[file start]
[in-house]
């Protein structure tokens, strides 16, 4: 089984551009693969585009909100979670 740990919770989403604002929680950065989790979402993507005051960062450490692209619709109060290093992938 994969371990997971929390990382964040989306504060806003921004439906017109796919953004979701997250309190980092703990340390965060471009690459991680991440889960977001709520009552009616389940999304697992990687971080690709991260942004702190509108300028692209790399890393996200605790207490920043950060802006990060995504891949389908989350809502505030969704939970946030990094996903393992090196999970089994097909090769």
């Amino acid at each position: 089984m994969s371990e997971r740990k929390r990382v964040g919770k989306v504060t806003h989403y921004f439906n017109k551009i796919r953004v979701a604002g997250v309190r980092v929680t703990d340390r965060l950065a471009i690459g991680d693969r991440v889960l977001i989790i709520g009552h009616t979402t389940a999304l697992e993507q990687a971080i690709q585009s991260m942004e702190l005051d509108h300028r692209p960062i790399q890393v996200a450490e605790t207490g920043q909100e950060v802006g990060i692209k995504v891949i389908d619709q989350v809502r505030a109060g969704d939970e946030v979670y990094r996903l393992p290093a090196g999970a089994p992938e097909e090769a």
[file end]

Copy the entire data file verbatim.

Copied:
[in-house]
């Protein structure tokens, strides 16, 4: 089984551009693969585009909100979670 740990919770989403604002929680950065989790979402993507005051960062450490692209619709109060290093992938 994969371990997971929390990382964040989306504060806003921004439906017109796919953004979701997250309190980092703990340390965060471009690459991680991440889960977001709520009552009616389940999304697992990687971080690709991260942004702190509108300028692209790399890393996200605790207490920043950060802006990060995504891949389908989350809502505030969704939970946030990094996903393992090196999970089994097909090769």
């Amino acid at each position: 089984m994969s371990e997971r740990k929390r990382v964040g919770k989306v504060t806003h989403y921004f439906n017109k551009i796919r953004v979701a604002g997250v309190r980092v929680t703990d340390r965060l950065a471009i690459g991680d693969r991440v889960l977001i989790i709520g009552h009616t979402t389940a999304l697992e993507q990687a971080i690709q585009s991260m942004e702190l005051d509108h300028r692209p960062i790399q890393v996200a450490e605790t207490g920043q909100e950060v802006g990060i692209k995504v891949i389908d619709q989350v809502r505030a109060g969704d939970e946030v979670y990094r996903l393992p290093a090196g999970a089994p992938e097909e090769a």